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The 2013 Gelber Prize winner: Chrystia Freeland’s ‘Plutocrats’

Last month, we posted interviews with the authors of the books nominated for the 2013 Gelber Prize, a literary award for the year’s best non-fiction book in English on foreign affairs sponsored by the Munk School of Global Affairs at the University of Toronto in cooperation with Foreign Policy. The panel of five jurors — ...

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Last month, we posted interviews with the authors of the books nominated for the 2013 Gelber Prize, a literary award for the year’s best non-fiction book in English on foreign affairs sponsored by the Munk School of Global Affairs at the University of Toronto in cooperation with Foreign Policy. The panel of five jurors — William Thorsell, Gaynor Lilian Johnson, Walter Russell Meade, Margaret Wente, and FP‘s own Dan Drezner — reviewed books on topics as varied as nuclear politics, the rise of the Soviet Union, and the legacy of the British empire.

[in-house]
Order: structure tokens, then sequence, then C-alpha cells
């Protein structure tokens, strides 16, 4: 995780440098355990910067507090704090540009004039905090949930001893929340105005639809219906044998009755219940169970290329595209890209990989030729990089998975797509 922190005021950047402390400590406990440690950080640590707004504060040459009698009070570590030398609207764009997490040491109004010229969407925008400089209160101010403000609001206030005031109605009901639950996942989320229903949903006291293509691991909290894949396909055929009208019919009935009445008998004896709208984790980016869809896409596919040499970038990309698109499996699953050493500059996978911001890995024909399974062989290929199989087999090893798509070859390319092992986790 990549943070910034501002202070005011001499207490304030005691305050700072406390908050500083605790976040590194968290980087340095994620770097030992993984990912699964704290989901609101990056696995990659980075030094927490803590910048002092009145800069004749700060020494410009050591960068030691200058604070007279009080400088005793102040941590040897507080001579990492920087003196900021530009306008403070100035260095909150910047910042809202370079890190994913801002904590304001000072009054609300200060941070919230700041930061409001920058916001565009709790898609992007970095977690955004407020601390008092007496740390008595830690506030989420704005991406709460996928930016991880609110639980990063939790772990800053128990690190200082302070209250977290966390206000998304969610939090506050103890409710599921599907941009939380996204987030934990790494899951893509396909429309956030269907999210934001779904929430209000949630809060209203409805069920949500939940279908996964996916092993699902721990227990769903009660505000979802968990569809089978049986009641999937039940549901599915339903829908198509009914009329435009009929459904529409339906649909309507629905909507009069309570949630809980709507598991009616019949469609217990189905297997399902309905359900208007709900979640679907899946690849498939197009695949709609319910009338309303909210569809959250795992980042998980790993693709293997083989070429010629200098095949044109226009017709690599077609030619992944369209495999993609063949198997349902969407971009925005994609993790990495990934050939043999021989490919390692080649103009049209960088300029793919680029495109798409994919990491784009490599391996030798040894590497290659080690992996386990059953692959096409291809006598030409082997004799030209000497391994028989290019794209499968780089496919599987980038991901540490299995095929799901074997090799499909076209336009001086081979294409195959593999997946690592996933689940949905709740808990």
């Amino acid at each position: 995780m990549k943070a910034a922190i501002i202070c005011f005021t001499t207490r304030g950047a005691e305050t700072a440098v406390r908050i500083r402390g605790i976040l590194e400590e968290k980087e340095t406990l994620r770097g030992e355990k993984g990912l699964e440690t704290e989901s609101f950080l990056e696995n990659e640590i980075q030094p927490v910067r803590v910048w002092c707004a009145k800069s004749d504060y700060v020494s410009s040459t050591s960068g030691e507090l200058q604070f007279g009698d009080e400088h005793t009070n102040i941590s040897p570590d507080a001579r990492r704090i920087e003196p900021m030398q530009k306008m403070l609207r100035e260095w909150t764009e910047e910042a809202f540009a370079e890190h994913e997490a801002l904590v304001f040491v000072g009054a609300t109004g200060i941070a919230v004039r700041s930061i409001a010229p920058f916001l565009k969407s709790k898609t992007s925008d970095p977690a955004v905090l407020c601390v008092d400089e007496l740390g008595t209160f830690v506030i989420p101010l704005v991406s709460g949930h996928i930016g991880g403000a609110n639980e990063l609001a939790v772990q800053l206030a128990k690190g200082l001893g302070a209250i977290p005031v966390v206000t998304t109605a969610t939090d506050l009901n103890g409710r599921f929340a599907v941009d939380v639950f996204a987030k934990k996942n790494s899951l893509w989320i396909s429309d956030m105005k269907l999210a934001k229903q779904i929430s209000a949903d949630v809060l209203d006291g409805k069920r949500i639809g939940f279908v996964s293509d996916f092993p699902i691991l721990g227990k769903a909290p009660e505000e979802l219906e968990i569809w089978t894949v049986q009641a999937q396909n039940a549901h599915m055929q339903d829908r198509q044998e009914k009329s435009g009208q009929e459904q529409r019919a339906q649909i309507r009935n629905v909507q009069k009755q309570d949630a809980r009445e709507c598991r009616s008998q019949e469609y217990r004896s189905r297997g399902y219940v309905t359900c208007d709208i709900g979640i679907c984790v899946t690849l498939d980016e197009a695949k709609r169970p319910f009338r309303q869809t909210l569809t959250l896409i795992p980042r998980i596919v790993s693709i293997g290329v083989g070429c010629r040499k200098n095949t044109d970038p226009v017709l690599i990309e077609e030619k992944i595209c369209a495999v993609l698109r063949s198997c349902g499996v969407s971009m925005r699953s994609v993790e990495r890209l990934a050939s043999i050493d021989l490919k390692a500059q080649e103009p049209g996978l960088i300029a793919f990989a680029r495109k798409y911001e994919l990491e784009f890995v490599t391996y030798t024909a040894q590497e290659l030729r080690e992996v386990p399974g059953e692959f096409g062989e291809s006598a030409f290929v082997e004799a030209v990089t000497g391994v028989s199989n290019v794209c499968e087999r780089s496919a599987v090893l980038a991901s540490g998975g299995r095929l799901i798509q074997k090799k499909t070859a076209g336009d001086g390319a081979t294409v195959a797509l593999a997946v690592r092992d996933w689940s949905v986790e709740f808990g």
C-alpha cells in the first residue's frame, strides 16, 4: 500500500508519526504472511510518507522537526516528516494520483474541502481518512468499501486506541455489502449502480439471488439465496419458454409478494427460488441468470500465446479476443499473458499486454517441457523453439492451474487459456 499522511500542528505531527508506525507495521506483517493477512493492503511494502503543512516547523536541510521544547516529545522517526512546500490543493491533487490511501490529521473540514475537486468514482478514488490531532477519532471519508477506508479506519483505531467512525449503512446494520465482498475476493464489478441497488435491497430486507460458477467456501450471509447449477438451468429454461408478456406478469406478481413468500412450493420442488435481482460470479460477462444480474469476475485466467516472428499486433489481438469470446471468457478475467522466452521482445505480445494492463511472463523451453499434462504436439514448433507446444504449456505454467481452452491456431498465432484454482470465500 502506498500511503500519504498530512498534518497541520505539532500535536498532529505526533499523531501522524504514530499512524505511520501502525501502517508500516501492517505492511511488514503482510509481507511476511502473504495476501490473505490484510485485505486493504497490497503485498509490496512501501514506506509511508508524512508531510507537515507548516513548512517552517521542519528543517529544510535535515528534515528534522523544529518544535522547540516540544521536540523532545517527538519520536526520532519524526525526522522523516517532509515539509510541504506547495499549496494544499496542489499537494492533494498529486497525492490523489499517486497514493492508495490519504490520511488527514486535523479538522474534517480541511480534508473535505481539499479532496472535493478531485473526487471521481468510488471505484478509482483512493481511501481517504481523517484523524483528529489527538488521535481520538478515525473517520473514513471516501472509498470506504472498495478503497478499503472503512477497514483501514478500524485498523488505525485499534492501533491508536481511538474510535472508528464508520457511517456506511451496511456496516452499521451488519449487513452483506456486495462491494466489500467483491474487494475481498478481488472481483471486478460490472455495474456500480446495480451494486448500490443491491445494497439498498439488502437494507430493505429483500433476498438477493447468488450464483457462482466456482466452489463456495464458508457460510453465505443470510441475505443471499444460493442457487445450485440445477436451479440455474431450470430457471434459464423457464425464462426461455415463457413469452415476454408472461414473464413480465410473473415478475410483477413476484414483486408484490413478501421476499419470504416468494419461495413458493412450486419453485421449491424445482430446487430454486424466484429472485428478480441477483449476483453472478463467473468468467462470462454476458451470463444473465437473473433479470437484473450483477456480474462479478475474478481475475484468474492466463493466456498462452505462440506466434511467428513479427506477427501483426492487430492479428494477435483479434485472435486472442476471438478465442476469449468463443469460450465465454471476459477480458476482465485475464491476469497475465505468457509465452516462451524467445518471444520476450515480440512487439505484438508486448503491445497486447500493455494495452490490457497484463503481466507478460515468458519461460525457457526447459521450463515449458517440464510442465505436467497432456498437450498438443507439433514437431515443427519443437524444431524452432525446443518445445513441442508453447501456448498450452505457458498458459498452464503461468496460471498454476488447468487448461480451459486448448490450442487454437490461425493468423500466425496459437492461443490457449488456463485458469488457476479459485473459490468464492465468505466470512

Today, Patricia Rubin, president of the Lionel Gelber Prize Board, announced that the 2013 Gelber Prize will go to Chrystia Freeland for her book Plutocrats: The Rise of the New Global Super-Rich and the Fall of Everyone Else. Thorsell, the jury chair, explained the decision, saying, “Plutocrats took the prize for its immediacy and authority about the future — the world that we must comprehend and hope to manage in radically new circumstances.” Here’s the full jury’s citation:

In Plutocrats, Chrystia Freeland describes the evolution of a new global elite of unprecedented economic, social and political power. This mobile, denaturalized community affects the lives of billions as its wealth and values distance it from even the wealthiest of societies.  Freeland explores consequent issues of equity and accountability with fluency and intimacy, capturing the human dimension of a powerful and disturbing phenomenon.

You can hear Freeland’s Gelber Prize interview, conducted by Rob Steiner, former Wall Street Journal correspondent and director of fellowships in international journalism at the Munk School, here.

J. Dana Stuster is a policy analyst at the National Security Network.

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